Just hold her, without trying to fix her.

I am currently reading a book called Radical Acceptance. There was a line I read this morning that I can’t stop thinking about.

The author (Tara Brach) is a therapist, and one of her clients was discouraged that he couldn’t seem to help his wife when she was struggling. He didn’t know what to say or how to relate to her when she was in a spiral.

Long story short, after a great deal of soul work, he told the therapist that he had finally learned how to ‘just hold her without trying to fix her’.

The profundity of that sentence floored me. I read it three more times, and I’ve been bathing in it ever since. ‘Just hold her without trying to fix her’. Just hold, don’t fix.

It’s simple, but it’s counterintuitive, as the greatest ideals often are. Our first instinct, when someone we love is in distress, is to fix. Instead of approaching our wounded loved ones with open arms, we usually enter the room with a bag full of tools.

But you can’t duct tape a broken heart. You cannot paint over someone’s scars. There isn’t enough caulk in the world to fill the gaps between someone’s sunny expectations and their harsh reality. In life, there is no magic eraser for pain.

But there is holding. There is the act of simply being WITH someone, sharing in their sadness or fear. Sometimes complete silence is what’s needed most. The sound of two people breathing in an out is adequate to remind us of two things: we are alive, and we are not alone.

My wife and I really do try to practice this, with one another and with the kids. But a lot of times we fall short. I pray that we would continue to pursue connection over perfection, that we would hold each other and not try to fix.

Some Thoughts on 09/11, Suicide, and the World My Kids Are Growing Up In

I remember exactly where I was when the Columbine massacre happened. I was a sophomore in high school, and we were in the middle of taking a typing test in computer class. Another staff came into the room and pulled our teacher out into the hallway. When she returned, she immediately stopped the test, and we turned on the television in the room to watch news coverage of what had happened. 

My life, up until that point, had a unique absence of trauma. I grew up in a stable household, one where mom and dad stayed together and where we went to church every Sunday. Going to school didn’t feel dangerous, and on the weekends, my friends and I were allowed to wander deep into the forest for hours at a time, where we would build forts and smoke cigarettes. We were not afraid. 

I had the normal struggles of growing up, of course - stitches, broken bones, acne, and even a few fist fights, but never could I have imagined the evil of what I witnessed on the screen that morning. Something in me changed that day. I couldn’t have articulated it then, but a seed of fear was planted, one that would continue to grow in the coming years. I learned that at any given moment on any given day, someone can enter into your space and spray chaos into the order of things.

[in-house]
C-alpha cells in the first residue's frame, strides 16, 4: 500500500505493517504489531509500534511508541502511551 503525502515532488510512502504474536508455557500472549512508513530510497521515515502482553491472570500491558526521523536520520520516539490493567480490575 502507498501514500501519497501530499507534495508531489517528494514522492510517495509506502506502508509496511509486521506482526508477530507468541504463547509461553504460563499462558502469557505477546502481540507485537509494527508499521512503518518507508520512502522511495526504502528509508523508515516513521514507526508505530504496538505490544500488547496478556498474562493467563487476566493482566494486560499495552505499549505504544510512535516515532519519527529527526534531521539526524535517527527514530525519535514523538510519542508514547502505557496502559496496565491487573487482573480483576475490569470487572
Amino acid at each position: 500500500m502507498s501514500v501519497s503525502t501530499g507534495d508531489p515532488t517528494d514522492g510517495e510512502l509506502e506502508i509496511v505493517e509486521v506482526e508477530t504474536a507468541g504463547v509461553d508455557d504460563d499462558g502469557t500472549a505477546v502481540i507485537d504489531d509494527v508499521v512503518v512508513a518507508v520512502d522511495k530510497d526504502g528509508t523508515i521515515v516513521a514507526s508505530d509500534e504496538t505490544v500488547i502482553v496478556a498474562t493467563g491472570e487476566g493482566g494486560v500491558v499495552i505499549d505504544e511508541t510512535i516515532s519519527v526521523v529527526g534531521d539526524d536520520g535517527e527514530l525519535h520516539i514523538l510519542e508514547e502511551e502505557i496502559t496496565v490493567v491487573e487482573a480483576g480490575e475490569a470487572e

A couple of years after Columbine, when I was a freshly graduated young man on a waiting list for the University I had chosen, I woke up to another horror. I had just gotten dressed to go to work at the local garden center, and I walked into the living room to find my mom glued to the television. On the screen, I saw a tall building burning. She informed me that a plane had flown into one of the towers of the World Trade Center. I sat down beside her to finish my breakfast bar.

Initially, nobody knew much of anything about what had happened. Not reporters, not police officers, and definitely not us. Although there was the very real possibility of foul play, there was also some wiggle room for hope. Maybe it was an accident? we thought. That’d be tragic, yes, but accidents aren’t inherently evil. Perhaps we could stomach an accident, even on such a grand scale. 

But then the second plane hit. Fires consumed the skies of NYC, and on live television, we all got a glimpse of hell on earth. As we watched two of the tallest buildings in the world turn into ashes, our confidence in the stability of things began to erode. From the comfort of my childhood home, almost a thousand miles from any real danger, I learned that the America I had come to know had gone up in smoke.

A couple of weeks ago my two oldest kids, who are both in elementary school, told us they had had an active shooter drill at school that day. They said, without much emotion, that they had to be prepared in case someone came into the school with a gun. The students were taught to crawl under their desks, put their arms around their heads, and remain completely quiet. This remaining quiet was so an active shooter wouldn’t hear them and open fire in the classroom - my six year old daughter informed me of this.

Although I am thankful that our children are being taught how to respond to situations like these, I am also sad that we live in a world where elementary age children have to learn how to crawl underneath their desks and hide. I don’t think I knew just how violent the human heart could be until high school. My kids, who love taking pictures with Mickey Mouse and still believe in Santa Clause, also now know that it’s possible to die from gunfire at school.